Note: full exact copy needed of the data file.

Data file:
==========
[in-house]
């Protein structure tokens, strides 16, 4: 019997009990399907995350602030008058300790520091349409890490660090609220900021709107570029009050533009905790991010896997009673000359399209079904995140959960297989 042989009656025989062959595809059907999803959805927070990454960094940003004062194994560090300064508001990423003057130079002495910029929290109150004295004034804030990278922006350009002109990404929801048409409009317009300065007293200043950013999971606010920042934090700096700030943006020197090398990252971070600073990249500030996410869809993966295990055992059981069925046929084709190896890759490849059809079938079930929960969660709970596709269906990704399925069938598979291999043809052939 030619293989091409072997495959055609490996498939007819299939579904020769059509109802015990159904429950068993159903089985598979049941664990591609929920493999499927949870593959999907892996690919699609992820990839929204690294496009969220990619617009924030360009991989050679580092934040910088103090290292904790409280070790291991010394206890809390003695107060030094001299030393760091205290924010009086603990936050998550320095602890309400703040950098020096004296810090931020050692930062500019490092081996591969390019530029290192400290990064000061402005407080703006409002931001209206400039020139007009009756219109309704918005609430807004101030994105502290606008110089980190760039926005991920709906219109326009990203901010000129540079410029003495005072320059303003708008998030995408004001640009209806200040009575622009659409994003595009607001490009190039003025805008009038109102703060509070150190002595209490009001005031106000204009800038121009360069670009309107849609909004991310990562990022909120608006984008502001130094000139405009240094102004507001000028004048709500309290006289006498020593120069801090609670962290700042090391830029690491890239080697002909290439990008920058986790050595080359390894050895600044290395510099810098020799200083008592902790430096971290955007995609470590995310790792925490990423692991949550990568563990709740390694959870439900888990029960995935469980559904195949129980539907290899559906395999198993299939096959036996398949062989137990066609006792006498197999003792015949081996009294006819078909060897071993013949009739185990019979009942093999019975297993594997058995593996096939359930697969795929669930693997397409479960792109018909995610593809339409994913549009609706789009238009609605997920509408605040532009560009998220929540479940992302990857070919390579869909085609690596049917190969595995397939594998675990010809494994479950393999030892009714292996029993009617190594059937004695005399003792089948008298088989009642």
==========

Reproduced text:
[in-house]
């Protein structure tokens, strides 16, 4: 019997009990399907995350602030008058300790520091349409890490660090609220900021709107570029009050533009905790991010896997009673000359399209079904995140959960297989 042989009656025989062959595809059907999803959805927070990454960094940003004062194994560090300064508001990423003057130079002495910029929290109150004295004034804030990278922006350009002109990404929801048409409009317009300065007293200043950013999971606010920042934090700096700030943006020197090398990252971070600073990249500030996410869809993966295990055992059981069925046929084709190896890759490849059809079938079930929960969660709970596709269906990704399925069938598979291999043809052939 030619293989091409072997495959055609490996498939007819299939579904020769059509109802015990159904429950068993159903089985598979049941664990591609929920493999499927949870593959999907892996690919699609992820990839929204690294496009969220990619617009924030360009991989050679580092934040910088103090290292904790409280070790291991010394206890809390003695107060030094001299030393760091205290924010009086603990936050998550320095602890309400703040950098020096004296810090931020050692930062500019490092081996591969390019530029290192400290990064000061402005407080703006409002931001209206400039020139007009009756219109309704918005609430807004101030994105502290606008110089980190760039926005991920709906219109326009990203901010000129540079410029003495005072320059303003708008998030995408004001640009209806200040009575622009659409994003595009607001490009190039003025805008009038109102703060509070150190002595209490009001005031106000204009800038121009360069670009309107849609909004991310990562990022909120608006984008502001130094000139405009240094102004507001000028004048709500309290006289006498020593120069801090609670962290700042090391830029690491890239080697002909290439990008920058986790050595080359390894050895600044290395510099810098020799200083008592902790430096971290955007995609470590995310790792925490990423692991949550990568563990709740390694959870439900888990029960995935469980559904195949129980539907290899559906395999198993299939096959036996398949062989137990066609006792006498197999003792015949081996009294006819078909060897071993013949009739185990019979009942093999019975297993594997058995593996096939359930697969795929669930693997397409479960792109018909995610593809339409994913549009609706789009238009609605997920509408605040532009560009998220929540479940992302990857070919390579869909085609690596049917190969595995397939594998675990010809494994479950393999030892009714292996029993009617190594059937004695005399003792089948008298088989009642």